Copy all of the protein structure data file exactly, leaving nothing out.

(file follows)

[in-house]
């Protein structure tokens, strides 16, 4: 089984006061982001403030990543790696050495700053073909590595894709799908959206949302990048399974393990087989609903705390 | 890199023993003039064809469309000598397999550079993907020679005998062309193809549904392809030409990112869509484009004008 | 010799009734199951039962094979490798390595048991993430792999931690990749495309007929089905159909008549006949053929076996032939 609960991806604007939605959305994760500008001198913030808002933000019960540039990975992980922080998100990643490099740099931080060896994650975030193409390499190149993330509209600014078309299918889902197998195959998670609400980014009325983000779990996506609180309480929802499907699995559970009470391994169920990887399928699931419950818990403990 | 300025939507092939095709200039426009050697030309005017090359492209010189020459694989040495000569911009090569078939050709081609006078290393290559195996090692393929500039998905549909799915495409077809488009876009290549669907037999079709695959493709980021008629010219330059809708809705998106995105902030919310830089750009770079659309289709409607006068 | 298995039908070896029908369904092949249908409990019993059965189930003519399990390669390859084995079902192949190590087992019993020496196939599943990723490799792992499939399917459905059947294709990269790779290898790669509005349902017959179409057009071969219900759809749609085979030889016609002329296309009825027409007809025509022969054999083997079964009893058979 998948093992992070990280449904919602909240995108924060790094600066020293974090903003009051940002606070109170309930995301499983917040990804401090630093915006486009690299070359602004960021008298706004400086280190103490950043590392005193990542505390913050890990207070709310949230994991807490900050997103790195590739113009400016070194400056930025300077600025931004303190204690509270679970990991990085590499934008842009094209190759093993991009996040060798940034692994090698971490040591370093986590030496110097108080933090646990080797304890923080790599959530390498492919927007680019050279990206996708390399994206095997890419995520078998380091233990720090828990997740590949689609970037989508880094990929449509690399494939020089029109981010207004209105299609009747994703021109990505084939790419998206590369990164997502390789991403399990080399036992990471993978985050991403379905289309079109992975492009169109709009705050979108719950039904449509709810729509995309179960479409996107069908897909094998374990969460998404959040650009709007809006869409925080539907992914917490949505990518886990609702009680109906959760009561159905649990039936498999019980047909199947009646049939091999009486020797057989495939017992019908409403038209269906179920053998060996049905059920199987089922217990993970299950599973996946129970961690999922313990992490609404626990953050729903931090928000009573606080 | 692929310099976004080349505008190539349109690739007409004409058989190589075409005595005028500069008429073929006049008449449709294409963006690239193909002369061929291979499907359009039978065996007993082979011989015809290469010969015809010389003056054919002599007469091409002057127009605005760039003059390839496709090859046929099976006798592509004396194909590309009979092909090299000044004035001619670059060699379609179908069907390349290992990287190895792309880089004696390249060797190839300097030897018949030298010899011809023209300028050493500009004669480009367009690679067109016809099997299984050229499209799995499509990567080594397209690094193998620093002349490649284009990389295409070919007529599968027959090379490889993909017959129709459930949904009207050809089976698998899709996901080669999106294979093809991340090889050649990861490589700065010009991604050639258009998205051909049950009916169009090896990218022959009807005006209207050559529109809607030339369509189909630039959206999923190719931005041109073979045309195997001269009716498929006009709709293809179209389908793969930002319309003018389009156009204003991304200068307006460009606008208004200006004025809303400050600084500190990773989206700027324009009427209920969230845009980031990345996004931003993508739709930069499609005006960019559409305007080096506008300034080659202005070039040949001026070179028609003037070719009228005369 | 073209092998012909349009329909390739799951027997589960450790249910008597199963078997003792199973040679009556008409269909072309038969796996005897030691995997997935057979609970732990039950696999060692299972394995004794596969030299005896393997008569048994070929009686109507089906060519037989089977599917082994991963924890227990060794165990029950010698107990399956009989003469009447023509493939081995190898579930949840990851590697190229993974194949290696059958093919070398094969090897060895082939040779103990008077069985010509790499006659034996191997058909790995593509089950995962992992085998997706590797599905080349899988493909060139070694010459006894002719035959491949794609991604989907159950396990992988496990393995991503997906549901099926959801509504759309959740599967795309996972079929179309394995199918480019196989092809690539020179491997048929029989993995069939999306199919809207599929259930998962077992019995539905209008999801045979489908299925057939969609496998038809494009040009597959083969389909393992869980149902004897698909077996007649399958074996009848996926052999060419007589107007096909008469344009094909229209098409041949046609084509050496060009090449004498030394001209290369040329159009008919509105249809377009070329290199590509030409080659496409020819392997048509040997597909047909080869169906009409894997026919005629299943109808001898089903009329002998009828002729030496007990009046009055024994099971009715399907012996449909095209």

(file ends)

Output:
[in-house]
């Protein structure tokens, strides 16, 4: 089984006061982001403030990543790696050495700053073909590595894709799908959206949302990048399974393990087989609903705390 | 890199023993003039064809469309000598397999550079993907020679005998062309193809549904392809030409990112869509484009004008 | 010799009734199951039962094979490798390595048991993430792999931690990749495309007929089905159909008549006949053929076996032939 609960991806604007939605959305994760500008001198913030808002933000019960540039990975992980922080998100990643490099740099931080060896994650975030193409390499190149993330509209600014078309299918889902197998195959998670609400980014009325983000779990996506609180309480929802499907699995559970009470391994169920990887399928699931419950818990403990 | 300025939507092939095709200039426009050697030309005017090359492209010189020459694989040495000569911009090569078939050709081609006078290393290559195996090692393929500039998905549909799915495409077809488009876009290549669907037999079709695959493709980021008629010219330059809708809705998106995105902030919310830089750009770079659309289709409607006068 | 298995039908070896029908369904092949249908409990019993059965189930003519399990390669390859084995079902192949190590087992019993020496196939599943990723490799792992499939399917459905059947294709990269790779290898790669509005349902017959179409057009071969219900759809749609085979030889016609002329296309009825027409007809025509022969054999083997079964009893058979 998948093992992070990280449904919602909240995108924060790094600066020293974090903003009051940002606070109170309930995301499983917040990804401090630093915006486009690299070359602004960021008298706004400086280190103490950043590392005193990542505390913050890990207070709310949230994991807490900050997103790195590739113009400016070194400056930025300077600025931004303190204690509270679970990991990085590499934008842009094209190759093993991009996040060798940034692994090698971490040591370093986590030496110097108080933090646990080797304890923080790599959530390498492919927007680019050279990206996708390399994206095997890419995520078998380091233990720090828990997740590949689609970037989508880094990929449509690399494939020089029109981010207004209105299609009747994703021109990505084939790419998206590369990164997502390789991403399990080399036992990471993978985050991403379905289309079109992975492009169109709009705050979108719950039904449509709810729509995309179960479409996107069908897909094998374990969460998404959040650009709007809006869409925080539907992914917490949505990518886990609702009680109906959760009561159905649990039936498999019980047909199947009646049939091999009486020797057989495939017992019908409403038209269906179920053998060996049905059920199987089922217990993970299950599973996946129970961690999922313990992490609404626990953050729903931090928000009573606080 | 692929310099976004080349505008190539349109690739007409004409058989190589075409005595005028500069008429073929006049008449449709294409963006690239193909002369061929291979499907359009039978065996007993082979011989015809290469010969015809010389003056054919002599007469091409002057127009605005760039003059390839496709090859046929099976006798592509004396194909590309009979092909090299000044004035001619670059060699379609179908069907390349290992990287190895792309880089004696390249060797190839300097030897018949030298010899011809023209300028050493500009004669480009367009690679067109016809099997299984050229499209799995499509990567080594397209690094193998620093002349490649284009990389295409070919007529599968027959090379490889993909017959129709459930949904009207050809089976698998899709996901080669999106294979093809991340090889050649990861490589700065010009991604050639258009998205051909049950009916169009090896990218022959009807005006209207050559529109809607030339369509189909630039959206999923190719931005041109073979045309195997001269009716498929006009709709293809179209389908793969930002319309003018389009156009204003991304200068307006460009606008208004200006004025809303400050600084500190990773989206700027324009009427209920969230845009980031990345996004931003993508739709930069499609005006960019559409305007080096506008300034080659202005070039040949001026070179028609003037070719009228005369 | 073209092998012909349009329909390739799951027997589960450790249910008597199963078997003792199973040679009556008409269909072309038969796996005897030691995997997935057979609970732990039950696999060692299972394995004794596969030299005896393997008569048994070929009686109507089906060519037989089977599917082994991963924890227990060794165990029950010698107990399956009989003469009447023509493939081995190898579930949840990851590697190229993974194949290696059958093919070398094969090897060895082939040779103990008077069985010509790499006659034996191997058909790995593509089950995962992992085998997706590797599905080349899988493909060139070694010459006894002719035959491949794609991604989907159950396990992988496990393995991503997906549901099926959801509504759309959740599967795309996972079929179309394995199918480019196989092809690539020179491997048929029989993995069939999306199919809207599929259930998962077992019995539905209008999801045979489908299925057939969609496998038809494009040009597959083969389909393992869980149902004897698909077996007649399958074996009848996926052999060419007589107007096909008469344009094909229209098409041949046609084509050496060009090449004498030394001209290369040329159009008919509105249809377009070329290199590509030409080659496409020819392997048509040997597909047909080869169906009409894997026919005629299943109808001898089903009329002998009828002729030496007990009046009055024994099971009715399907012996449909095209």